Nanomedicine, Volume I: Basic Capabilities

© 1999 Robert A. Freitas Jr. All Rights Reserved.

Robert A. Freitas Jr., Nanomedicine, Volume I: Basic Capabilities, Landes Bioscience, Georgetown, TX, 1999 Acoustic Transmission Line Oscillators

Drexler10 describes a diamondoid acoustic transmission line in which a ~2 nN force pulse is initiated at one end, travels to the far end at vsound ~ 17,300 m/sec, then is received by a mechanical displacement probe, possibly with significant energy recovery. Such lines may also be used to generate precisely delayed acoustic signal sets suitable for clocking applications.

Consider a "starter" pulse applied to a short feeder line that symmetrically bifurcates into a set of nline = 10 lines each of length ln = (1730 n) nm (n = 1, 2, ..., nline), requiring a total length Lline = (1730) nline (nline + 1) / 2 = 95,150 nm of transmission line to obtain a set of lines having all nline time delays. The bifurcated pulses arrive at the end of each line in 0.1 nanosec (n = 1), 0.2 nanosec (n = 2), ..., 1.0 nanosec (n = 10); any of these pulses may be drawn off and used for diverse clocking purposes, or may be fed back into the initiation mechanism and used either to trigger the next starter pulse or to achieve more robust error correction. If acoustic lines have a cross-sectional area of ~30 nm2, then the total volume of all ten lines is ~3,000,000 nm3, which may be coiled into ~0.3% of the volume of a 1 micron3 nanorobot. Such diamondoid acoustic power transmission lines are essentially lossless (Section If a complete set of lines containing all nline delays is not required, any desired single delay time may be obtained by connecting up to nline segments end to end, or by bouncing a pulse off of the ends of a single line up to nline times.

Aside from the many potential frequency instabilities inherent in pulse detection, signal re-initiation, and acoustic interferometry mechanisms, two fundamental sources of frequency instability include:

1. changes in the velocity of sound due to thermal variations, and;

2. changes in acoustic path length due to elastic longitudinal displacements of thermally excited transmission rods.

First, the speed of transverse sound waves in an isotropic elastic medium having Poisson's ratio cPoisson (~0.1 for diamond) is given by:10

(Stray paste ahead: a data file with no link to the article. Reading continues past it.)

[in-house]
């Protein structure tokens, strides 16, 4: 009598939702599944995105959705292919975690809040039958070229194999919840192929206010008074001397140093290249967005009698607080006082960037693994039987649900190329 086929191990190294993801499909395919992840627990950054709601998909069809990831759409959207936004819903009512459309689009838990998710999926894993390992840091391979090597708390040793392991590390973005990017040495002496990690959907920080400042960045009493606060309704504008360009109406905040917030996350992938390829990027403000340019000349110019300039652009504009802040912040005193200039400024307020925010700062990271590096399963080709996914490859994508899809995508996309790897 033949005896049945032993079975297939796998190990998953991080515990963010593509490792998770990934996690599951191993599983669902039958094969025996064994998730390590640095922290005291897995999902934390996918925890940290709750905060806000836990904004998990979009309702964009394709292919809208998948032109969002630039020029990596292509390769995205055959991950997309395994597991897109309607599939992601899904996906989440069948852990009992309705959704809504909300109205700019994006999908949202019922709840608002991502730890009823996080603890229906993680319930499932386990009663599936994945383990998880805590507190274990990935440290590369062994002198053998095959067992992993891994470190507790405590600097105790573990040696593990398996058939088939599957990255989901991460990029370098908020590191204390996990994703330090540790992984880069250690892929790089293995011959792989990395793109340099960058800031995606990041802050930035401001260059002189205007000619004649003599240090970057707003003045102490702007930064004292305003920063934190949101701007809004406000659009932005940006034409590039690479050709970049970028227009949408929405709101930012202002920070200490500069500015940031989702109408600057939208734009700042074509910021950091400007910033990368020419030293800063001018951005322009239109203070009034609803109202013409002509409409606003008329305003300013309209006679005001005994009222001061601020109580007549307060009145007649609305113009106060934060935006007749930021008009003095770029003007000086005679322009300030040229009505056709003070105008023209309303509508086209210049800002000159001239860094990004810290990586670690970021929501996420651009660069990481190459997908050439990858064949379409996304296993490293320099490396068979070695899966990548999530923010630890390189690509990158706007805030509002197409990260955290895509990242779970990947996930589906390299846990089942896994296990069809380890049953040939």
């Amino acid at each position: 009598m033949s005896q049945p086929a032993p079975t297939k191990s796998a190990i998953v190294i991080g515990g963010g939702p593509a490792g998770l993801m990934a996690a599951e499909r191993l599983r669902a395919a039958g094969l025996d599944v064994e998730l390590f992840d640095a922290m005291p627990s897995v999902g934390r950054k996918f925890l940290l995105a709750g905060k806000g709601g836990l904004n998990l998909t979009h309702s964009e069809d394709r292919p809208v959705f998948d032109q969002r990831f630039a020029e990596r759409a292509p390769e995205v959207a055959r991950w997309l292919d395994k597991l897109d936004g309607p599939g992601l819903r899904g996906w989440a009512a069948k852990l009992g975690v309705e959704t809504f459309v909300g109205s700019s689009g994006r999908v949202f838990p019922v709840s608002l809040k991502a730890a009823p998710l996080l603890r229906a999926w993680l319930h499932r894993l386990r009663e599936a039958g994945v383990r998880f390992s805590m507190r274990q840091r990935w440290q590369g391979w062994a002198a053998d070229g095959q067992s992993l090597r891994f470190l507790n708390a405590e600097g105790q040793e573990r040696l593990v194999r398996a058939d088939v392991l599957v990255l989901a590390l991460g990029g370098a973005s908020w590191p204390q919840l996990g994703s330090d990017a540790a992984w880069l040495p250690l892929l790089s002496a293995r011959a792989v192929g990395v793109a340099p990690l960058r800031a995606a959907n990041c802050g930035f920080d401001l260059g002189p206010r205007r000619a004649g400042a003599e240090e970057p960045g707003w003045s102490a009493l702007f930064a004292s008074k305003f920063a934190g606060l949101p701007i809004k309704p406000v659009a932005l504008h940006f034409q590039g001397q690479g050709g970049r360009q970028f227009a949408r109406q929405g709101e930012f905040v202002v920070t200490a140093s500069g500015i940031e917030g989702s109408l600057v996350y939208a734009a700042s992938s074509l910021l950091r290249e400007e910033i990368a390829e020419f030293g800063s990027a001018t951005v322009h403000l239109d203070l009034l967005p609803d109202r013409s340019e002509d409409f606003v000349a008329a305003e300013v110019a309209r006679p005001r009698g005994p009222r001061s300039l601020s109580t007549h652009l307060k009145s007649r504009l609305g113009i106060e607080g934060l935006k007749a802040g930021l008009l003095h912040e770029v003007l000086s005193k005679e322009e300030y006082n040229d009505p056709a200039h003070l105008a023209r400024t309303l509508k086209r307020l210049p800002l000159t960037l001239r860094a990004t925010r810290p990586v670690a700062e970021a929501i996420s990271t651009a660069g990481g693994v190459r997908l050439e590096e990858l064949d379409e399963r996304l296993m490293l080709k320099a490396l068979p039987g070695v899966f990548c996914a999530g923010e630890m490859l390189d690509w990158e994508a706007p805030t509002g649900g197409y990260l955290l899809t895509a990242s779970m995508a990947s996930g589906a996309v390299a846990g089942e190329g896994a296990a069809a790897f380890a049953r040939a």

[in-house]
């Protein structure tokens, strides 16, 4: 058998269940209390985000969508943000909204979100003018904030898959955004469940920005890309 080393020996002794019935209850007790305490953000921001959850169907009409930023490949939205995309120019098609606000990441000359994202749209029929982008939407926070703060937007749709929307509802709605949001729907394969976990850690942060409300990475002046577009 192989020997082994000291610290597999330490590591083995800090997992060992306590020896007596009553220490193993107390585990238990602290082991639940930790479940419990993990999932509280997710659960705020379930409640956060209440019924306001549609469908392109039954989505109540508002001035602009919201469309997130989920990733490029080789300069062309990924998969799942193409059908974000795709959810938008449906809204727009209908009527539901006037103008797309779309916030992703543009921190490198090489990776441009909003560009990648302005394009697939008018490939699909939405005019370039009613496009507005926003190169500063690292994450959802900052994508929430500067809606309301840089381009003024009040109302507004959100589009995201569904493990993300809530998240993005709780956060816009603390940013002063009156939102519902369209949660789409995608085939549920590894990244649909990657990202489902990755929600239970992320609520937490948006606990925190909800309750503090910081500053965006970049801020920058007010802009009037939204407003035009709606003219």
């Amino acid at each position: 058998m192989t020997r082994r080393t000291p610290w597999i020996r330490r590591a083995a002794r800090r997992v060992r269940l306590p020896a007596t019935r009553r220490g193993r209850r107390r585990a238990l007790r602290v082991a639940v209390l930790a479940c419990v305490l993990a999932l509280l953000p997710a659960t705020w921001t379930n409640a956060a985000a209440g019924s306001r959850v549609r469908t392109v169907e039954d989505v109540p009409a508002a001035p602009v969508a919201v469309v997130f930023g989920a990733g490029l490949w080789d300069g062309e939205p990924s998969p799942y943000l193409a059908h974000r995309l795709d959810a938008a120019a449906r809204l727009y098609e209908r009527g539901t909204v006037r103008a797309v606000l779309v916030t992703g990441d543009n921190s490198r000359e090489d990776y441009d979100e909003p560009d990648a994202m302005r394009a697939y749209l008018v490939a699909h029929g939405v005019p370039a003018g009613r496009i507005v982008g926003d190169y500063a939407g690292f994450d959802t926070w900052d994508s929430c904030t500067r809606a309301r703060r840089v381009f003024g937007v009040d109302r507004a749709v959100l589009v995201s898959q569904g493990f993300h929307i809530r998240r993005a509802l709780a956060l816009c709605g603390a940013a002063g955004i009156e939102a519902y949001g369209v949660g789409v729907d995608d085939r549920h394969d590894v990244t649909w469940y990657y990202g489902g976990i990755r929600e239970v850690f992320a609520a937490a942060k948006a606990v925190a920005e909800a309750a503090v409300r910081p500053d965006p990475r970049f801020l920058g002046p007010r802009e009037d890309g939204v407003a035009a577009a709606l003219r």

{Eqn. 10.8}

where Young's modulus E = 1.05 x 1012 N/m2 and density r = 3510 kg/m3 for diamond. In addition to the thermal dependency of E, r varies as (1 + bthermal T)-1 where T is temperature, because volume changes according to the volume coefficient of thermal expansion bthermal = 3.5 x 10-6 K-1 for diamond, 1.56 x 10-5 K-1 for sapphire. In an uncorrected oscillator system, Dn / n ~ Dvsound / vsound ~ (1/2) bthermal DT ~ 10-5 for diamondoid transmission lines, assuming that DT ~ 6 K temperature variations are typically encountered inside the human body (Table 8.11). Correcting oscillator timing using independent temperature sensors accurate to DTmin / T ~ 10-6 (Section 4.6), and ignoring other possible sources of frequency instability (which may be significant), could reduce measurement DT to ~310 microkelvins at T ~ 310 K, thus improving Dn / n significantly for this source of frequency instability.

Second, longitudinal displacements DL / Lrod ~ 10-4 - 10-5 at 300 K for rods of length Lrod = 1.73-17.3 microns and cross-section Arod ~ 30 nm2 (Figure 5.8 in Drexler10); J. Soreff observes that DL / Lrod ~ (kT / E Lrod Arod)1/2 ~ 10-6 for ~0.01 micron3-volume systems. For the zeroth longitudinal vibrational mode,10 these displacements occur on a timescale nosc-1 = 4 Lrod (r / E)1/2 = 0.4-4 nanosec, comparable to signal transit times, taking r and E for diamond as above and Lrod = (1730 n) nm with n = 1, 2, ..., nline. This may restrict Dn / n to ~ 10-6 unless transmission lines can be further rigidized by end-clamping, sheathing, or latticed bracing at intervals, all of which, in effect, enlarge Arod.


Last updated on 23 February 2003